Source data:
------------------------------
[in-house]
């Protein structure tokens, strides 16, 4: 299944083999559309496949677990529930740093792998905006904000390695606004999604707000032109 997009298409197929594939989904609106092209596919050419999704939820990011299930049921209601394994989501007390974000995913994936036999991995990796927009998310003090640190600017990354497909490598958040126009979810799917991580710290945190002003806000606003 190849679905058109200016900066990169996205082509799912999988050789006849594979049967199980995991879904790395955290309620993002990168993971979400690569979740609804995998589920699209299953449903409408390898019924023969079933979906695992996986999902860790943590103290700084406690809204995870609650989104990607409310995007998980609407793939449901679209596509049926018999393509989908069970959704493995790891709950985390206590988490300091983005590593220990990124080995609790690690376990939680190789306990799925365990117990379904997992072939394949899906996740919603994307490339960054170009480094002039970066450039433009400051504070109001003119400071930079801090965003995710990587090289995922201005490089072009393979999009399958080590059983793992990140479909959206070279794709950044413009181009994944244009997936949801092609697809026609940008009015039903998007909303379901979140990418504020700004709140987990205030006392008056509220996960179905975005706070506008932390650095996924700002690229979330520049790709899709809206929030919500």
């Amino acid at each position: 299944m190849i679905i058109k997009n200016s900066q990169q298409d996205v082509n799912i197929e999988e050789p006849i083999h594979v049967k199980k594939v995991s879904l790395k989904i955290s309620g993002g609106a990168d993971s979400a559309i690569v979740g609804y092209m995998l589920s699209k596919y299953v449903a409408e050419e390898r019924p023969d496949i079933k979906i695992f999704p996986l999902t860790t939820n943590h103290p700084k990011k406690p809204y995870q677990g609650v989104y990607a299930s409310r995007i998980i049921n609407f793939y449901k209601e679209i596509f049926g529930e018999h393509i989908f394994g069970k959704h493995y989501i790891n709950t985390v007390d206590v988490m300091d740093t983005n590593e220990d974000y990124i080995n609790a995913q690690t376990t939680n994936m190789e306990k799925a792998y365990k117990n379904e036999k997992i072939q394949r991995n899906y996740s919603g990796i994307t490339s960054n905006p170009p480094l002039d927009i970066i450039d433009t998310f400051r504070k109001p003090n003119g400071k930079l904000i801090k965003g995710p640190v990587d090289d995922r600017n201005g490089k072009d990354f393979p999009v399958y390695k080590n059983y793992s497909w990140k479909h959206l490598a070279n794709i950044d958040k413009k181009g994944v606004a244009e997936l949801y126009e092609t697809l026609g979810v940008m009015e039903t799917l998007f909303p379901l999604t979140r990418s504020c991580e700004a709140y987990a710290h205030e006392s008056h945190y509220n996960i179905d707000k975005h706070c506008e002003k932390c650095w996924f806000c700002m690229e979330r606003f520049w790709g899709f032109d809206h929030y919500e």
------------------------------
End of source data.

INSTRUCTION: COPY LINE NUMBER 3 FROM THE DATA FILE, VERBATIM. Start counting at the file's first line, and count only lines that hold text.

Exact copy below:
């Amino acid at each position: 299944m190849i679905i058109k997009n200016s900066q990169q298409d996205v082509n799912i197929e999988e050789p006849i083999h594979v049967k199980k594939v995991s879904l790395k989904i955290s309620g993002g609106a990168d993971s979400a559309i690569v979740g609804y092209m995998l589920s699209k596919y299953v449903a409408e050419e390898r019924p023969d496949i079933k979906i695992f999704p996986l999902t860790t939820n943590h103290p700084k990011k406690p809204y995870q677990g609650v989104y990607a299930s409310r995007i998980i049921n609407f793939y449901k209601e679209i596509f049926g529930e018999h393509i989908f394994g069970k959704h493995y989501i790891n709950t985390v007390d206590v988490m300091d740093t983005n590593e220990d974000y990124i080995n609790a995913q690690t376990t939680n994936m190789e306990k799925a792998y365990k117990n379904e036999k997992i072939q394949r991995n899906y996740s919603g990796i994307t490339s960054n905006p170009p480094l002039d927009i970066i450039d433009t998310f400051r504070k109001p003090n003119g400071k930079l904000i801090k965003g995710p640190v990587d090289d995922r600017n201005g490089k072009d990354f393979p999009v399958y390695k080590n059983y793992s497909w990140k479909h959206l490598a070279n794709i950044d958040k413009k181009g994944v606004a244009e997936l949801y126009e092609t697809l026609g979810v940008m009015e039903t799917l998007f909303p379901l999604t979140r990418s504020c991580e700004a709140y987990a710290h205030e006392s008056h945190y509220n996960i179905d707000k975005h706070c506008e002003k932390c650095w996924f806000c700002m690229e979330r606003f520049w790709g899709f032109d809206h929030y919500e």